Thursday, August 04, 2005

575: Evolutionary biologyRelativity for molecular clocks : Nature

Evolutionary biologyRelativity for molecular clocks : Nature:

The relative constancy of the rate at which DNA sequences evolve has been a treasured icon of molecular evolution for nearly 40 years. The occurrence of such a stochastic 'molecular clock' was initially quite unexpected, and was explained by Motoo Kimura1 by assuming that most changes to amino-acid and nucleotide sequences were neutral — "neither beneficial nor injurious", in Charles Darwin's prescient phrase.

However, there have been several inklings2, 3, 4 that the rate of molecular evolution accelerates when measured over evolutionarily short timescales. As they report in Molecular Biology and Evolution, Ho and colleagues5 have now put the evidence together. Their analyses of primate and bird data sets reveal that there is indeed a decided acceleration of molecular evolution on short timescales. This is an effect that demands explanation; moreover, estimates for the timing of recent events in population biology will need to be reconsidered.

Much more remains to be done. There is the challenge of formulating a single theory that operates smoothly over disparate timescales, from current heterozygosity to the long-term rate of evolution. In addition, a single mutation rate (mu) does not really exist. Even for nucleotides there are many 'mutation rates', at least one between each pair of nucleotides, and these can be estimated separately using three-dimensional matrices12. The J-shaped curve cannot rest until a single theory holds for it: we live in interesting times.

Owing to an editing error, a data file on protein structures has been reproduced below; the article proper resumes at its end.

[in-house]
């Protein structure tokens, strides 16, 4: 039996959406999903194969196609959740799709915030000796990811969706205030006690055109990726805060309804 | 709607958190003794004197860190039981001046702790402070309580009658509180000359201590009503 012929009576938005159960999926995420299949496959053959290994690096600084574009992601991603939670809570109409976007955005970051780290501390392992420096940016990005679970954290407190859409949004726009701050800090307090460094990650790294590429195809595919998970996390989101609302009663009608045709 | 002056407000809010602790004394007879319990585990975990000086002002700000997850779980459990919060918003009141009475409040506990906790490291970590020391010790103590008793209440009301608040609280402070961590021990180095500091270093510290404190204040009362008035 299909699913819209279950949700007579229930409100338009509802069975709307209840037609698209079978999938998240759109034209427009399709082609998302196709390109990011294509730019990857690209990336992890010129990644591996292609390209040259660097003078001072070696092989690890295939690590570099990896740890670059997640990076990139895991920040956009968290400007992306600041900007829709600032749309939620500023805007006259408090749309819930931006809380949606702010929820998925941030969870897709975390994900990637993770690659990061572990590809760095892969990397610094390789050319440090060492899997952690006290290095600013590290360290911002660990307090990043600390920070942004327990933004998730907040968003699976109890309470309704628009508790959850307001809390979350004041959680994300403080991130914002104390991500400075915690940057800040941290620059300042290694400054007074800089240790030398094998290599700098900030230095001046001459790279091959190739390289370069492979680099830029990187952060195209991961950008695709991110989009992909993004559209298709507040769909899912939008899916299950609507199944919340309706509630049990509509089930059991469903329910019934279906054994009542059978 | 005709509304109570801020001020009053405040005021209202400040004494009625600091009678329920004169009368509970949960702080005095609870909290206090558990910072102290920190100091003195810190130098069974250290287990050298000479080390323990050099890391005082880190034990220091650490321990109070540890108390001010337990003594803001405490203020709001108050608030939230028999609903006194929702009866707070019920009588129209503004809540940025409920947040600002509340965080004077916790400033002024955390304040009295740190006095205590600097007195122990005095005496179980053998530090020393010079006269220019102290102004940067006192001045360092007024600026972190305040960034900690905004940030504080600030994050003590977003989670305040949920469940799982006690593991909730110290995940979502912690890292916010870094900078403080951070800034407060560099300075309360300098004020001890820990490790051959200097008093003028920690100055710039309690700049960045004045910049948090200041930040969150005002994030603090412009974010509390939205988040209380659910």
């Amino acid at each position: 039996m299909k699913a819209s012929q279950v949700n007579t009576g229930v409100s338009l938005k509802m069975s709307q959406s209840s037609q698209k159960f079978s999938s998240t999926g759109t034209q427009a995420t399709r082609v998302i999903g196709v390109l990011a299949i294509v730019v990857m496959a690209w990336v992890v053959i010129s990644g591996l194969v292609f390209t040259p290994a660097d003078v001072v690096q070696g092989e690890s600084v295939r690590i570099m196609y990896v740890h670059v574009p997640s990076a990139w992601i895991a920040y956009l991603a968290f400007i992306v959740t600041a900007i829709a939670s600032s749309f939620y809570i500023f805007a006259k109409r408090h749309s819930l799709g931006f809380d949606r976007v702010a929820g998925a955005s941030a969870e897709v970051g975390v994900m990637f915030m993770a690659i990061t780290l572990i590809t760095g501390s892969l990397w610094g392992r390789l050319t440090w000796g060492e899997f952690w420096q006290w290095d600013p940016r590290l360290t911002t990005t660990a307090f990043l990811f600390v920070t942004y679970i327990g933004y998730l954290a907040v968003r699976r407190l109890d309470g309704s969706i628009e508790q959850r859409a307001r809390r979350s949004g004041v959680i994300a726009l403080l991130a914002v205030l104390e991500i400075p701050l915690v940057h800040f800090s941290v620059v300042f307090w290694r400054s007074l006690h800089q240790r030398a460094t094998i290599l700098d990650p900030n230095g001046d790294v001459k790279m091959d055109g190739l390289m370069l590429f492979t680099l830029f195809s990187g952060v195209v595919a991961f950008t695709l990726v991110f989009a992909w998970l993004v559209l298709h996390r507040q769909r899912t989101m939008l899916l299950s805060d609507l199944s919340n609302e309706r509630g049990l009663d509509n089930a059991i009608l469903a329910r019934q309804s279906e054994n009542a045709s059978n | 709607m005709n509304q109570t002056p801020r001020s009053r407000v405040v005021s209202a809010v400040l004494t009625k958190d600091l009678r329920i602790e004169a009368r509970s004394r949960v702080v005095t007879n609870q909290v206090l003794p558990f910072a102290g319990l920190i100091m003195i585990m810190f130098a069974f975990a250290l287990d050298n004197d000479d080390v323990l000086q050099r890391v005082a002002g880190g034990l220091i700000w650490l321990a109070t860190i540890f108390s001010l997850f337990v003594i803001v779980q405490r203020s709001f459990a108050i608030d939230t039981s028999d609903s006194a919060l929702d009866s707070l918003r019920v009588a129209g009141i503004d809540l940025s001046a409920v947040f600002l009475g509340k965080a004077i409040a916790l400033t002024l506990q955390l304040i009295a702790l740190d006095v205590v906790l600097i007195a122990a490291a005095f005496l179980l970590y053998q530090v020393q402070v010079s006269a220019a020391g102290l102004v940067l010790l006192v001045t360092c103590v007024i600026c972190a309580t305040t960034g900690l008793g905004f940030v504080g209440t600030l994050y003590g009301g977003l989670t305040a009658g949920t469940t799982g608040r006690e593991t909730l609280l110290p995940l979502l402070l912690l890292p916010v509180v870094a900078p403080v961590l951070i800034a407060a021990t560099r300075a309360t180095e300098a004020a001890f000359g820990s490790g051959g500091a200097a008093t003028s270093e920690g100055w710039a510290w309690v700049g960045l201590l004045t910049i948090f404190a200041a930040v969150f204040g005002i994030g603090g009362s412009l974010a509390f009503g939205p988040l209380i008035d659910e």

An unsolved problem in molecular biology identified through phylogenetic analyses. What implications this has for evolution is unclear until a mechanism is developed. Is this variation an effect of evolution and natural selection on long time scales? Or a strange statistical artifact? We don't yet know, and that's what makes science fascinating.